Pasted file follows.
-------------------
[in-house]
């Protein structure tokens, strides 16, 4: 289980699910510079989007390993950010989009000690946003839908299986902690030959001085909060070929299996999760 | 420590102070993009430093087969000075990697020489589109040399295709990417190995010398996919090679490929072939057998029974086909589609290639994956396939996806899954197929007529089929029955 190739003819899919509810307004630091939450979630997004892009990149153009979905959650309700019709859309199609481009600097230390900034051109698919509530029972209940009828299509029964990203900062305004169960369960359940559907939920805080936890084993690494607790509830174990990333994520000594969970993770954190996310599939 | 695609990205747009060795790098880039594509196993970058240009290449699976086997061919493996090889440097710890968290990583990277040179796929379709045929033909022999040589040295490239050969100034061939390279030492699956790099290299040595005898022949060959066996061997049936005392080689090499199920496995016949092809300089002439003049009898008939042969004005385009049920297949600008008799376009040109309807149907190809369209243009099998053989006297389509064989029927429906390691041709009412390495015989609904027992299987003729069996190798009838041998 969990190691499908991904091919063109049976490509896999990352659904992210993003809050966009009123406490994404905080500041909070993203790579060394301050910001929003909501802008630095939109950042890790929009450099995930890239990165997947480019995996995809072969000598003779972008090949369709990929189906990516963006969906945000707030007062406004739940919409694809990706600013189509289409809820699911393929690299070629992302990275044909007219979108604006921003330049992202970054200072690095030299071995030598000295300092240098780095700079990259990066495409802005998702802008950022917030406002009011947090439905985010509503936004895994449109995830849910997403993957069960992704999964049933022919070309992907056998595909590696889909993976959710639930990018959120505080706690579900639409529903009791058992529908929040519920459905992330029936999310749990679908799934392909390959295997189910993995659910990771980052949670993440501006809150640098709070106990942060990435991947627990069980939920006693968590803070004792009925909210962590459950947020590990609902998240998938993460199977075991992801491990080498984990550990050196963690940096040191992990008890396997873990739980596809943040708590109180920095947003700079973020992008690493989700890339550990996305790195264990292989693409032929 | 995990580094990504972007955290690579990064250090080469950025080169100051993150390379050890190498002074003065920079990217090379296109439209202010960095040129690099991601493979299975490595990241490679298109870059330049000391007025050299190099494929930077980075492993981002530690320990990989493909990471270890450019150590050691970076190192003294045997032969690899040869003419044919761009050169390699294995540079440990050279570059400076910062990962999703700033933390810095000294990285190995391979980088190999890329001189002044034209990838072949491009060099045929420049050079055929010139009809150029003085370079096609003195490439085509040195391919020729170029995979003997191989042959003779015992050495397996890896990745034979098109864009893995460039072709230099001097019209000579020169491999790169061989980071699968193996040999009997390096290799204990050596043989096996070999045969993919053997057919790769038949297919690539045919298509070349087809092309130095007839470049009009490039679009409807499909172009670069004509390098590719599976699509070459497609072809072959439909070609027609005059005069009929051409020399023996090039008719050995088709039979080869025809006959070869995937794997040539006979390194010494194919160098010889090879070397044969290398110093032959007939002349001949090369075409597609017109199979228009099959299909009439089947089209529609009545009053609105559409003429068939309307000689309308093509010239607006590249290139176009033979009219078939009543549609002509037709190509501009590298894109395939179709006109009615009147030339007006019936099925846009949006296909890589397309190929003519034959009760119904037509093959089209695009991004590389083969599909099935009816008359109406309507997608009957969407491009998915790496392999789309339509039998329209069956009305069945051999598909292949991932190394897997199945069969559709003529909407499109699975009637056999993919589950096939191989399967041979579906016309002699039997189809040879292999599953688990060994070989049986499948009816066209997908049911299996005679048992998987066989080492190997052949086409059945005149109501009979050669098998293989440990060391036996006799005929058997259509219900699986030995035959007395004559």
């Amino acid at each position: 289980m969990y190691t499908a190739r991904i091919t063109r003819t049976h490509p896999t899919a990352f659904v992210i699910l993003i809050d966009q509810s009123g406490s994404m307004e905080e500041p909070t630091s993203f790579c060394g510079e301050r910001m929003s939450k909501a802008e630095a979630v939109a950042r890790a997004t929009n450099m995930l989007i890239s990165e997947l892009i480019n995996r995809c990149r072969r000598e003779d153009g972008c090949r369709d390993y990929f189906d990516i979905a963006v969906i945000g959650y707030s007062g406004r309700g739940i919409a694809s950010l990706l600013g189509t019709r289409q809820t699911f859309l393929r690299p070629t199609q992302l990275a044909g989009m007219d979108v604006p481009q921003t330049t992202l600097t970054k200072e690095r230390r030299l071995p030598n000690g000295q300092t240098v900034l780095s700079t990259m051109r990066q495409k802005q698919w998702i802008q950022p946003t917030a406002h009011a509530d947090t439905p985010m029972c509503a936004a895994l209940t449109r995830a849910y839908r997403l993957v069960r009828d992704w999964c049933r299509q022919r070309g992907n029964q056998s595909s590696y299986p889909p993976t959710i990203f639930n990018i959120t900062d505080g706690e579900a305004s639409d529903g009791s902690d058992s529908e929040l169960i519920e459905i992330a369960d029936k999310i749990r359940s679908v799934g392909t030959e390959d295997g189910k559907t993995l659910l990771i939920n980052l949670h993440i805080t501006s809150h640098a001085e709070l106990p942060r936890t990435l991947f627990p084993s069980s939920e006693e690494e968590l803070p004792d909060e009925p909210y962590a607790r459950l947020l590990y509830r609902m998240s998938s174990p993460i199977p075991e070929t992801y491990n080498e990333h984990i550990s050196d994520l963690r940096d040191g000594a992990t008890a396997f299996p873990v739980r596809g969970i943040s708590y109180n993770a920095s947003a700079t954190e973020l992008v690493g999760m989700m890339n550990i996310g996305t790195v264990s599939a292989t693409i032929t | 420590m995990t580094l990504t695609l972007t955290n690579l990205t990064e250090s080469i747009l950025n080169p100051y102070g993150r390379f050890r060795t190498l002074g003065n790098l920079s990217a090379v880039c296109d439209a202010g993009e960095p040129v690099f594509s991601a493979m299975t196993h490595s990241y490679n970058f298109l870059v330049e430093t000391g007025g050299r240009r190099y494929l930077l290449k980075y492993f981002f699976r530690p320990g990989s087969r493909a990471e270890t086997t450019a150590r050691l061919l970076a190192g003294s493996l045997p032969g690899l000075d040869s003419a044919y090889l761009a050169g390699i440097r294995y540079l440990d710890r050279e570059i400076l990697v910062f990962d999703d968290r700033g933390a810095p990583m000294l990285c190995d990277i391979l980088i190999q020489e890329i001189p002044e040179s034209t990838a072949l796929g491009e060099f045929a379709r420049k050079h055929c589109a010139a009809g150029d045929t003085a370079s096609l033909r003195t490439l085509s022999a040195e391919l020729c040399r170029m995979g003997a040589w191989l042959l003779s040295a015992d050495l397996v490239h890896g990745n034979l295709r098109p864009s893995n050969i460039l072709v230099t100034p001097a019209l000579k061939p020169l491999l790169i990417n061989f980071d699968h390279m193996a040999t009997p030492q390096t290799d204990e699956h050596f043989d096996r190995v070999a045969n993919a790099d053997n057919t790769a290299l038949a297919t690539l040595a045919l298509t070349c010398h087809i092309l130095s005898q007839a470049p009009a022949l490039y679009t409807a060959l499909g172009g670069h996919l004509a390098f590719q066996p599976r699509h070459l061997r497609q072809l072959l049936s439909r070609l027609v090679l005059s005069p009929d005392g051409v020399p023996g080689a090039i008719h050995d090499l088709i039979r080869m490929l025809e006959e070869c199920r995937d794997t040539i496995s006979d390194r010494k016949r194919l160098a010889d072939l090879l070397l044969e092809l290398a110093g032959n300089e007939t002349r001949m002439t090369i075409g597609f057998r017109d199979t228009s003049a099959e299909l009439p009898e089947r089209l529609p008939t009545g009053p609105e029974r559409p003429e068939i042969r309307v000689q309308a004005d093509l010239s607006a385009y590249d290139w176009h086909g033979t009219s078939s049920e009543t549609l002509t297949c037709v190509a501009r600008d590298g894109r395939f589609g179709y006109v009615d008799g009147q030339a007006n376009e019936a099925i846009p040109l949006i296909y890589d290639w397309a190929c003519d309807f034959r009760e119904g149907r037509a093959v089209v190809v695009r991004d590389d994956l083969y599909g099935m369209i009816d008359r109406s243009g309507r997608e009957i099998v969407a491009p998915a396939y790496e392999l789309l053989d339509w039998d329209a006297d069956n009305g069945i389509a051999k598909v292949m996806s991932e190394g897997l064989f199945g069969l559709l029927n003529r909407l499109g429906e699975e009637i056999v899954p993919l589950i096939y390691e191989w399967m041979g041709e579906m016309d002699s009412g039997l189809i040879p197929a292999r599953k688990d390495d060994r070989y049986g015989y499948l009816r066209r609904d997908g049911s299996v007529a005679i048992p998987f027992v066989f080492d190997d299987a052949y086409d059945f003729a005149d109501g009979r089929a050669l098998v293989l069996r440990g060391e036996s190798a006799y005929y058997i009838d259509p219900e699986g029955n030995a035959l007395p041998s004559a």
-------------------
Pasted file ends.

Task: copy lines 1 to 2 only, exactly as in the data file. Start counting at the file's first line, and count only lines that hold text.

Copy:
[in-house]
């Protein structure tokens, strides 16, 4: 289980699910510079989007390993950010989009000690946003839908299986902690030959001085909060070929299996999760 | 420590102070993009430093087969000075990697020489589109040399295709990417190995010398996919090679490929072939057998029974086909589609290639994956396939996806899954197929007529089929029955 190739003819899919509810307004630091939450979630997004892009990149153009979905959650309700019709859309199609481009600097230390900034051109698919509530029972209940009828299509029964990203900062305004169960369960359940559907939920805080936890084993690494607790509830174990990333994520000594969970993770954190996310599939 | 695609990205747009060795790098880039594509196993970058240009290449699976086997061919493996090889440097710890968290990583990277040179796929379709045929033909022999040589040295490239050969100034061939390279030492699956790099290299040595005898022949060959066996061997049936005392080689090499199920496995016949092809300089002439003049009898008939042969004005385009049920297949600008008799376009040109309807149907190809369209243009099998053989006297389509064989029927429906390691041709009412390495015989609904027992299987003729069996190798009838041998 969990190691499908991904091919063109049976490509896999990352659904992210993003809050966009009123406490994404905080500041909070993203790579060394301050910001929003909501802008630095939109950042890790929009450099995930890239990165997947480019995996995809072969000598003779972008090949369709990929189906990516963006969906945000707030007062406004739940919409694809990706600013189509289409809820699911393929690299070629992302990275044909007219979108604006921003330049992202970054200072690095030299071995030598000295300092240098780095700079990259990066495409802005998702802008950022917030406002009011947090439905985010509503936004895994449109995830849910997403993957069960992704999964049933022919070309992907056998595909590696889909993976959710639930990018959120505080706690579900639409529903009791058992529908929040519920459905992330029936999310749990679908799934392909390959295997189910993995659910990771980052949670993440501006809150640098709070106990942060990435991947627990069980939920006693968590803070004792009925909210962590459950947020590990609902998240998938993460199977075991992801491990080498984990550990050196963690940096040191992990008890396997873990739980596809943040708590109180920095947003700079973020992008690493989700890339550990996305790195264990292989693409032929 | 995990580094990504972007955290690579990064250090080469950025080169100051993150390379050890190498002074003065920079990217090379296109439209202010960095040129690099991601493979299975490595990241490679298109870059330049000391007025050299190099494929930077980075492993981002530690320990990989493909990471270890450019150590050691970076190192003294045997032969690899040869003419044919761009050169390699294995540079440990050279570059400076910062990962999703700033933390810095000294990285190995391979980088190999890329001189002044034209990838072949491009060099045929420049050079055929010139009809150029003085370079096609003195490439085509040195391919020729170029995979003997191989042959003779015992050495397996890896990745034979098109864009893995460039072709230099001097019209000579020169491999790169061989980071699968193996040999009997390096290799204990050596043989096996070999045969993919053997057919790769038949297919690539045919298509070349087809092309130095007839470049009009490039679009409807499909172009670069004509390098590719599976699509070459497609072809072959439909070609027609005059005069009929051409020399023996090039008719050995088709039979080869025809006959070869995937794997040539006979390194010494194919160098010889090879070397044969290398110093032959007939002349001949090369075409597609017109199979228009099959299909009439089947089209529609009545009053609105559409003429068939309307000689309308093509010239607006590249290139176009033979009219078939009543549609002509037709190509501009590298894109395939179709006109009615009147030339007006019936099925846009949006296909890589397309190929003519034959009760119904037509093959089209695009991004590389083969599909099935009816008359109406309507997608009957969407491009998915790496392999789309339509039998329209069956009305069945051999598909292949991932190394897997199945069969559709003529909407499109699975009637056999993919589950096939191989399967041979579906016309002699039997189809040879292999599953688990060994070989049986499948009816066209997908049911299996005679048992998987066989080492190997052949086409059945005149109501009979050669098998293989440990060391036996006799005929058997259509219900699986030995035959007395004559």